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Senior Software Engineer
Senior Software Engineer
A core ethos of HKUST is training its graduates to use what they have learned at university to deliver a real, lasting impact on society, and Sherlock Huang truly exemplifies this spirit. A holder of two degrees from HKUST, Sherlock is now a Senior Software Engineer at technology titan Microsoft, a remarkable feat for a young man who had just graduated five years ago.
For ages, doctors and scientists have sought untold number of remedies and treatment to help the blind; according to the World Health Organization, approximately 36 million people worldwide are blind, meaning their visual acuity is worse than 3/60. Humans rely on sight to acquire most of the data we receive from the world, and anything that can alleviate blindness is undeniably a game changer for those who can’t see.
Enter the Seeing AI app from Microsoft. Sherlock is part of the team that has developed this life-altering software that has its beginnings in the 2015 Hackathon, a global competition that involved more than 13,000 participants. Sherlock’s project, formally dubbed “Deep Vision,” won multiple awards at the 2015 contest, and subsequently finished in the top 3 during the following two Hackathons. The HKUST graduate began working in the Redmond company as an AI specialist that worked to make this technology more accessible to the masses—Sherlock has accomplished this goal with aplomb.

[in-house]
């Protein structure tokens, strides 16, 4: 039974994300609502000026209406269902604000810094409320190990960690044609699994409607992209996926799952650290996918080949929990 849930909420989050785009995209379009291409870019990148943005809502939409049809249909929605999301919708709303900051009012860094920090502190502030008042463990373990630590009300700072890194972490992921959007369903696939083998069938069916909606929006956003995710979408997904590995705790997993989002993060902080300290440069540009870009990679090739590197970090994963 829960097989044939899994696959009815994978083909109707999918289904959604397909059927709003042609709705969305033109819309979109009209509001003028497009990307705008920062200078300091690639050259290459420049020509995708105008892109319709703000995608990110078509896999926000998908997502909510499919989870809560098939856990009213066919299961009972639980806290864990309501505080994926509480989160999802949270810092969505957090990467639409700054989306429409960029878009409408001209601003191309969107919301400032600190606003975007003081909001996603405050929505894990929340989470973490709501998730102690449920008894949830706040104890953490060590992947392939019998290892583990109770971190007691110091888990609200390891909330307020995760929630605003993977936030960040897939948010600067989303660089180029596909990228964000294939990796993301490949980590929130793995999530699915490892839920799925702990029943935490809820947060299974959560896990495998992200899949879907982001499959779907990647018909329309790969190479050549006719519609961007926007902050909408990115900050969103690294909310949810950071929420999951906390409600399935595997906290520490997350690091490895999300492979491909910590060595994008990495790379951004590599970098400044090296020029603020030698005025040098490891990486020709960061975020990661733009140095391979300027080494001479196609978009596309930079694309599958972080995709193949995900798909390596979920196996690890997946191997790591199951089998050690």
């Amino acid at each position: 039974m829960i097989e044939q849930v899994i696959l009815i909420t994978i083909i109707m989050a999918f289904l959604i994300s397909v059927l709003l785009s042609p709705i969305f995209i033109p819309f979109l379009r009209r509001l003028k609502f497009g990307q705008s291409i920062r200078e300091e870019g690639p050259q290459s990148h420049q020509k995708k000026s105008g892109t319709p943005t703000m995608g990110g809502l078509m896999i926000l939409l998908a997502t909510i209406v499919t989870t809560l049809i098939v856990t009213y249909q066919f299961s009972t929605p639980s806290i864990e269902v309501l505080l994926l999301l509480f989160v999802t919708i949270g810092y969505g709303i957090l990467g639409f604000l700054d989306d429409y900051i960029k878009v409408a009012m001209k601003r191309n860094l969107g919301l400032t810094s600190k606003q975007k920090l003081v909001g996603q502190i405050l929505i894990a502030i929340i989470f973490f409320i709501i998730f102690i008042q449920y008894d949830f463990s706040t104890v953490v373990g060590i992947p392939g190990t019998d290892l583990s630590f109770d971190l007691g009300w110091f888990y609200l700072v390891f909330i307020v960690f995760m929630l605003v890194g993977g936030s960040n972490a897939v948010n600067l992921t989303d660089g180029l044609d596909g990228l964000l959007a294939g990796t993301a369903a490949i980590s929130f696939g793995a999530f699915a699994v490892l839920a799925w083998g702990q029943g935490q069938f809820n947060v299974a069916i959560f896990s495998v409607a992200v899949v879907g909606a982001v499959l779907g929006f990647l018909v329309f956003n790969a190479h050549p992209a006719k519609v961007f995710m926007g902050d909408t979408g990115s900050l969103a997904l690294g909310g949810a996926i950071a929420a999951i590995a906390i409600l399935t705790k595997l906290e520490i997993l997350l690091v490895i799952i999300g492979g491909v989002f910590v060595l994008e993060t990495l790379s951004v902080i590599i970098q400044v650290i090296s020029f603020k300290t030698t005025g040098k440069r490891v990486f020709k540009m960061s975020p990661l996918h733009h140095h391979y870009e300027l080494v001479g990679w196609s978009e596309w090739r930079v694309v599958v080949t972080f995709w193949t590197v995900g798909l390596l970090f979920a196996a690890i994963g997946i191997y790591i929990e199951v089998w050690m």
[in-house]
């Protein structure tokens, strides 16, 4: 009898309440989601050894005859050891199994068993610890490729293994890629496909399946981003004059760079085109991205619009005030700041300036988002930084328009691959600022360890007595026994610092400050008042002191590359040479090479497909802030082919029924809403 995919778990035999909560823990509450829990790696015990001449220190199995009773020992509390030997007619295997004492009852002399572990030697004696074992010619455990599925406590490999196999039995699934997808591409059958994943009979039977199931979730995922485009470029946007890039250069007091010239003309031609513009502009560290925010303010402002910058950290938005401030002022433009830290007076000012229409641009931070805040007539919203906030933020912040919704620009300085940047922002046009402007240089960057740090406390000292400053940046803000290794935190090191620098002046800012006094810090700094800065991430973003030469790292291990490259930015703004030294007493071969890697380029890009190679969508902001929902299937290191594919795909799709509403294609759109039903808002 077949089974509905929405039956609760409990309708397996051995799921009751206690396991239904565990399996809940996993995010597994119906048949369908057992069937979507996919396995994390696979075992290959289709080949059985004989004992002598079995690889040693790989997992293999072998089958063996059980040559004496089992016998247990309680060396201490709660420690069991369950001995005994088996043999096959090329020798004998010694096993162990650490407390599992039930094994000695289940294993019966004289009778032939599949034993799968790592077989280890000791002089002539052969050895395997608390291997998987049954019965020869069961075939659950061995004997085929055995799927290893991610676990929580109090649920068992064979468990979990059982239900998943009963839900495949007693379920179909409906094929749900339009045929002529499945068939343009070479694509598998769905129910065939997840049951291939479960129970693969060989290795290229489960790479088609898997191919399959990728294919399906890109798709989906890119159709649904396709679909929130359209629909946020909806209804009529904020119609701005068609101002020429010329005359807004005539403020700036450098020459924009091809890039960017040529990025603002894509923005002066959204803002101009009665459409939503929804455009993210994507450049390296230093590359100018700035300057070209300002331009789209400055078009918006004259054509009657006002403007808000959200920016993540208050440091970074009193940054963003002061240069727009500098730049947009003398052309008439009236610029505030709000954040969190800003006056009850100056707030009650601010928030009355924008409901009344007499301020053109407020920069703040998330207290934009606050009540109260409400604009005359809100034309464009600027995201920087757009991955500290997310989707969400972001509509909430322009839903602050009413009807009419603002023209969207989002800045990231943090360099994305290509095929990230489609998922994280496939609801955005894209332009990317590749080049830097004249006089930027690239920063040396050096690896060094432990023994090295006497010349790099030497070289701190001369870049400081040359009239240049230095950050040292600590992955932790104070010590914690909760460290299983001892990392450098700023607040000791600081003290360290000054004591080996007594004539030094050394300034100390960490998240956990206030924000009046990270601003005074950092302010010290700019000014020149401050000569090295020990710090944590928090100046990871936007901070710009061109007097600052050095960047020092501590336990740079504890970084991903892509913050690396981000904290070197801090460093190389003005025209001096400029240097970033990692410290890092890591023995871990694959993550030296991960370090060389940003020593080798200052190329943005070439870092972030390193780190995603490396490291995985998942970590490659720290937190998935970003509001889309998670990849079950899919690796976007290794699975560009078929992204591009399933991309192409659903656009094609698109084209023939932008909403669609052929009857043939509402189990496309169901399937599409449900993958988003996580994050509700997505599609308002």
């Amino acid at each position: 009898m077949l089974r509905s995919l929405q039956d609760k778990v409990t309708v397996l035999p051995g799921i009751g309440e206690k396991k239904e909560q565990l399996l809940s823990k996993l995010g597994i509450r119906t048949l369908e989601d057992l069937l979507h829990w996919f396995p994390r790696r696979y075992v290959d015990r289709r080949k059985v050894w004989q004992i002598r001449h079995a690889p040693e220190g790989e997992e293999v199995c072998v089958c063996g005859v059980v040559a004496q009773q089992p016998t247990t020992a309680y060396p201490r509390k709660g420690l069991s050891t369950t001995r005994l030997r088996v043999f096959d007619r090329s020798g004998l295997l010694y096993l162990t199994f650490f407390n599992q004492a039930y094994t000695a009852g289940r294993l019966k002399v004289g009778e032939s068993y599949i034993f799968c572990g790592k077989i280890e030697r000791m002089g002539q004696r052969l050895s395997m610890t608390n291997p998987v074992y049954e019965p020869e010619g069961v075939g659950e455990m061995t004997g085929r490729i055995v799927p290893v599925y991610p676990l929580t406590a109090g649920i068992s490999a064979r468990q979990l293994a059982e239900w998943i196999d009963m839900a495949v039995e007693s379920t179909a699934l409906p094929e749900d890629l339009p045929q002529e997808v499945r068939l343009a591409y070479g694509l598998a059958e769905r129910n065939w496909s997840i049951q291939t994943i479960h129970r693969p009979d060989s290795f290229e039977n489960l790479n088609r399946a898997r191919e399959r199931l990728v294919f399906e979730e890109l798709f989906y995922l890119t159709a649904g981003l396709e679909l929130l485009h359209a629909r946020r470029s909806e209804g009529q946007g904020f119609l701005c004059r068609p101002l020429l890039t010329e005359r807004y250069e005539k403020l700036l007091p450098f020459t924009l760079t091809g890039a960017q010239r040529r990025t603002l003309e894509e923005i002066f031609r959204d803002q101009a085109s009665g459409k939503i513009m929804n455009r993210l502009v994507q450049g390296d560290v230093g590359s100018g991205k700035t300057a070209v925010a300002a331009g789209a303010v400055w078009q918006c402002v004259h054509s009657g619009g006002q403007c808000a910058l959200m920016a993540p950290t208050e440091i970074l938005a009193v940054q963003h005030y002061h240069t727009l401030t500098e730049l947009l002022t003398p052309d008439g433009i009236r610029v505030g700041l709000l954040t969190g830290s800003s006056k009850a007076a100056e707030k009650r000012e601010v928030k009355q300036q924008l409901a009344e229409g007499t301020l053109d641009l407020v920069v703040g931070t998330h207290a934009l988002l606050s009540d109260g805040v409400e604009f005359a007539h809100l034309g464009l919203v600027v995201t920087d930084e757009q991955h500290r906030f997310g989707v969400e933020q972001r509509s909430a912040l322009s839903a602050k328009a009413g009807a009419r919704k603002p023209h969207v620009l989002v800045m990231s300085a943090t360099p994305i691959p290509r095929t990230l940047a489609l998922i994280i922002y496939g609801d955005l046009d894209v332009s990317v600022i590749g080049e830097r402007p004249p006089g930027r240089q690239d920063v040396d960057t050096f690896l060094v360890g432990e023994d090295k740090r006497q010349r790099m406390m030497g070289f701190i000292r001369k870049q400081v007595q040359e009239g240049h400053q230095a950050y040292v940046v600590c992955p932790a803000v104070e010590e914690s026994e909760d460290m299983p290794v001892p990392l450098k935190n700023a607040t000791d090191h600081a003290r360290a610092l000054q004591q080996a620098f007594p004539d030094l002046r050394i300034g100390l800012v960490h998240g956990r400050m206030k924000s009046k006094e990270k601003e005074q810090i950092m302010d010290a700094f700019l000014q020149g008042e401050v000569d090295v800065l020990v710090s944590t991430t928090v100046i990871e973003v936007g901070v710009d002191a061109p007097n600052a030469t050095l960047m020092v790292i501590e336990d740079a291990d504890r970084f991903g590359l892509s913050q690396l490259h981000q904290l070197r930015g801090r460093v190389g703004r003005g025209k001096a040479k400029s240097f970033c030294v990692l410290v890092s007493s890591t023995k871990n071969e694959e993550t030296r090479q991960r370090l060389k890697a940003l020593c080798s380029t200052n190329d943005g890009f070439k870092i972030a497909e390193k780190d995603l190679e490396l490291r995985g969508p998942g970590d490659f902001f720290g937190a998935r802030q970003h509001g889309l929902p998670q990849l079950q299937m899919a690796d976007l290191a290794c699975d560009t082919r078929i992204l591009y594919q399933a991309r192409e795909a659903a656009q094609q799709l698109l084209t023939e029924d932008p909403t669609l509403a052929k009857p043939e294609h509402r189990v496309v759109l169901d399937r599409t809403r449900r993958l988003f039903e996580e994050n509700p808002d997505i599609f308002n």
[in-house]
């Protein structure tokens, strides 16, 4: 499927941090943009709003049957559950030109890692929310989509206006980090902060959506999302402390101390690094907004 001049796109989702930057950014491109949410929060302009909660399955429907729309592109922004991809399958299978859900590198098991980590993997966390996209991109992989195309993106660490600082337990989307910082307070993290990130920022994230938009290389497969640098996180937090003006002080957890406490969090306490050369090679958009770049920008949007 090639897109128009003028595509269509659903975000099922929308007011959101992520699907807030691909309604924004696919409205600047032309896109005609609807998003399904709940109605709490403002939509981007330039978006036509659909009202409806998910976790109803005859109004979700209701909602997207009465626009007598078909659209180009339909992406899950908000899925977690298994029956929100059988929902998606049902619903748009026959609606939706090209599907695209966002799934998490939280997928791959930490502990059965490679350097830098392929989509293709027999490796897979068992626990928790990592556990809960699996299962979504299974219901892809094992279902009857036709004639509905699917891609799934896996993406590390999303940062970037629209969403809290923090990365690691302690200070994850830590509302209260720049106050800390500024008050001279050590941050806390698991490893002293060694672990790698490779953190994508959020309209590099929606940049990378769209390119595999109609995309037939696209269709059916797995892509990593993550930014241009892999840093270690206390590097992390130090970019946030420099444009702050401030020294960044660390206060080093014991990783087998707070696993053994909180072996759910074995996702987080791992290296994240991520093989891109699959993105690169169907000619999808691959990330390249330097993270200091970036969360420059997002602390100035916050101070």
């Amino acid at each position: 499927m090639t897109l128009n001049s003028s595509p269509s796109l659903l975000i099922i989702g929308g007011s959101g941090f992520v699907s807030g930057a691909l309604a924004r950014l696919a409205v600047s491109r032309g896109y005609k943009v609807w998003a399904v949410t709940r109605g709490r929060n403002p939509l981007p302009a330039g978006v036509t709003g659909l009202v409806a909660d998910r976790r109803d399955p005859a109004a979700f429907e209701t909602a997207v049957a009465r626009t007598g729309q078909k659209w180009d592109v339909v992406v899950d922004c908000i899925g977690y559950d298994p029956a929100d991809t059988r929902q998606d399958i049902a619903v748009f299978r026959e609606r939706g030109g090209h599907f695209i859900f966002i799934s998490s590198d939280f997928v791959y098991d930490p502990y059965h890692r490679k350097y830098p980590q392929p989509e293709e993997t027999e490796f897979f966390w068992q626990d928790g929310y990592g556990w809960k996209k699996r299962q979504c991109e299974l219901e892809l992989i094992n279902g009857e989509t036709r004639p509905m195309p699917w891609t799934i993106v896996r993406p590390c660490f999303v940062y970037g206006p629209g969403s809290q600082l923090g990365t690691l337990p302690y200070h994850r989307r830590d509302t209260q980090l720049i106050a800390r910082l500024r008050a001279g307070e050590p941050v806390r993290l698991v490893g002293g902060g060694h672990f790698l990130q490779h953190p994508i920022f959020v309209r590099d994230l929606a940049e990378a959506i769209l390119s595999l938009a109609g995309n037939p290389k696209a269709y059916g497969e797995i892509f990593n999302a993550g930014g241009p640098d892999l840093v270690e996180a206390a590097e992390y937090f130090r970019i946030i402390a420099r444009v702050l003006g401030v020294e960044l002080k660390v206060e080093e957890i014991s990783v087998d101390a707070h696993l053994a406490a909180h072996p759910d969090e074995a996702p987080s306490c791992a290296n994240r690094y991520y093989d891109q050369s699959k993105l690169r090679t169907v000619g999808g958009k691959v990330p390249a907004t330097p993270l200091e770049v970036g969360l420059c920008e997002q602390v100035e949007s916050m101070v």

How does the Seeing AI app work? With the help of a smartphone camera, this app transforms the world around us into an audible experience; in other words, the app voices out what it is seeing to its users. For illustration, this app can read aloud text it sees, and describe the physical environment around it. With the help of barcodes, it can also provide information about particular objects.
Since its deployment, the blind and visually impaired have given high marks for Seeing AI. These are just a few of the words of gratitude Sherlock and his Microsoft team have received from users: “For the first time in 15 years, I read a Christmas card.” “Thank you for giving my independence back.”
It doesn’t get better than this for an HKUST graduate who wanted to use his considerable talent to make a difference in the world. In this case, potentially for over 30 million people. Sherlock and his team are now working on another exciting project that can—once again—produce a game-changer: a self-driving wheelchair designed for indoor environments such as airports.